The roughly 5,000 eateries in the city are being encouraged to eschew providing straws or disposable utensils, or at least to switch to paper alternatives. A less green but still legal option, according to the city, is compostable plastic straws or utensils.

"Plastic pollution is surpassing crisis levels in the world's oceans, and I'm proud Seattle is leading the way and setting an example for the nation by enacting a plastic straw ban," Seattle Public Utilities General Manager Mami Hara said in a statement.

A similar ban that was proposed for Hawaii was defeated by opposition from industry. Other proposed bans are being debated in San Francisco, New York, and Washington, D.C., among other places.

Some advocates for the disabled have warned that straw bans need to take into account special needs. (Learn more about the history of plastic straws)



May 28, 2018

In draft rules released May 28, the European Commission proposed a ban on 10 common items that it says make up about 70 percent of the litter in EU waters. This includes plastic straws, drink stirrers, plates, and more.

The rules would still need approval from member states and the European Parliament to move forward. They would likely not go into effect for several years.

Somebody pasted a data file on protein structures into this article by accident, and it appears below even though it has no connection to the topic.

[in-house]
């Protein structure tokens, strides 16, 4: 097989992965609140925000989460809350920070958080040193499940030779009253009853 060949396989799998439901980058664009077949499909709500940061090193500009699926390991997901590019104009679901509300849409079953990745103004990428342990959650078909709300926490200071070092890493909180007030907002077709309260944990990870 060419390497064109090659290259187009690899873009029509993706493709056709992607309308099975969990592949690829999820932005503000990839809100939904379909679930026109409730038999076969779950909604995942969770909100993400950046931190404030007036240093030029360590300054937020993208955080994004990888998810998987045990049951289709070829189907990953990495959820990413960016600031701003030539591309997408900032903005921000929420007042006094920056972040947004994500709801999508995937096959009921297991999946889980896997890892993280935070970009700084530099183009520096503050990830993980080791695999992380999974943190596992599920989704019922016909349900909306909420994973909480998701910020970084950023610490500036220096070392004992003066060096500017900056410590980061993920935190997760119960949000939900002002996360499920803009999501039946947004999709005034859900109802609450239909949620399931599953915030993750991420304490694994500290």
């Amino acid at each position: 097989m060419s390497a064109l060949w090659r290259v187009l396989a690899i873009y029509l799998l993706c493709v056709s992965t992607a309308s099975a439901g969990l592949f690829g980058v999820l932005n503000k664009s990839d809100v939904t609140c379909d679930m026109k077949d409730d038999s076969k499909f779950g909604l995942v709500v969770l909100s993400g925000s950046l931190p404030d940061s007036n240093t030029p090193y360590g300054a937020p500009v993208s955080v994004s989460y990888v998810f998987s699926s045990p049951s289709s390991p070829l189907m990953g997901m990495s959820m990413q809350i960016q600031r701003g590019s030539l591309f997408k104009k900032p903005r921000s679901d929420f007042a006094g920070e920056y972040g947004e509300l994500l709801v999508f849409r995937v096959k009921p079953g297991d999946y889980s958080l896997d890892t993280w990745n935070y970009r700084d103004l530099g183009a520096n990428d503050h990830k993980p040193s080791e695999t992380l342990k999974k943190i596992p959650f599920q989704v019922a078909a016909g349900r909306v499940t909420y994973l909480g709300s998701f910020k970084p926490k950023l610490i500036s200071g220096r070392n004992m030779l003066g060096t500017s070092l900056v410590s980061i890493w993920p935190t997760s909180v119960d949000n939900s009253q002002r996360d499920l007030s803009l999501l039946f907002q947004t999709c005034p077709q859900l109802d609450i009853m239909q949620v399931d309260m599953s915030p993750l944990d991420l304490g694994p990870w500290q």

The proposed law would also mandate that EU countries collect and recycle 90 percent of plastic bottles by 2025. Plastic producers would be on the hook for most of the expense of waste management and cleanup efforts.

In April, British Prime Minister Theresa May announced her intent to establish a ban in her country on sales of single-use plastics, including straws and cotton swab handles.

Calling plastic waste “one of the greatest environmental challenges facing the world,” May said she would work with industry to develop alternatives. An estimated 8.5 billion plastic straws are tossed out in the U.K. every year.

On June 5, Indian Prime Minister Narendra Modi announced his intent to eliminate all single-use plastic in the country by 2022. With a fast-growing economy and population of 1.3 billion, India struggles to manage its vast waste stream, and is a significant contributor to global ocean plastic.

“Let us all join together to beat plastic pollution and make this planet a better place to live,” Modi said.

Experts caution that Modi’s goal is far from being realized, and would likely take significant changes and investment from industry and the public. Already, industry lobbyists have taken aim at the efforts. The state of Maharashtra, home to megacity Mumbai, eased a ban on single-use plastic just a week after it unveiled the plan this summer. The state is working on a number of exemptions, for plastic of a certain thickness, products of a certain size, medical equipment, and other uses.

LEAD IMAGE: Plastic bottles fill the famous Cibeles Fountain in Madrid during an exhibit that called attention to the environmental impact of disposable plastics. PHOTOGRAPH BY RANDY OLSON, NATIONAL GEOGRAPHIC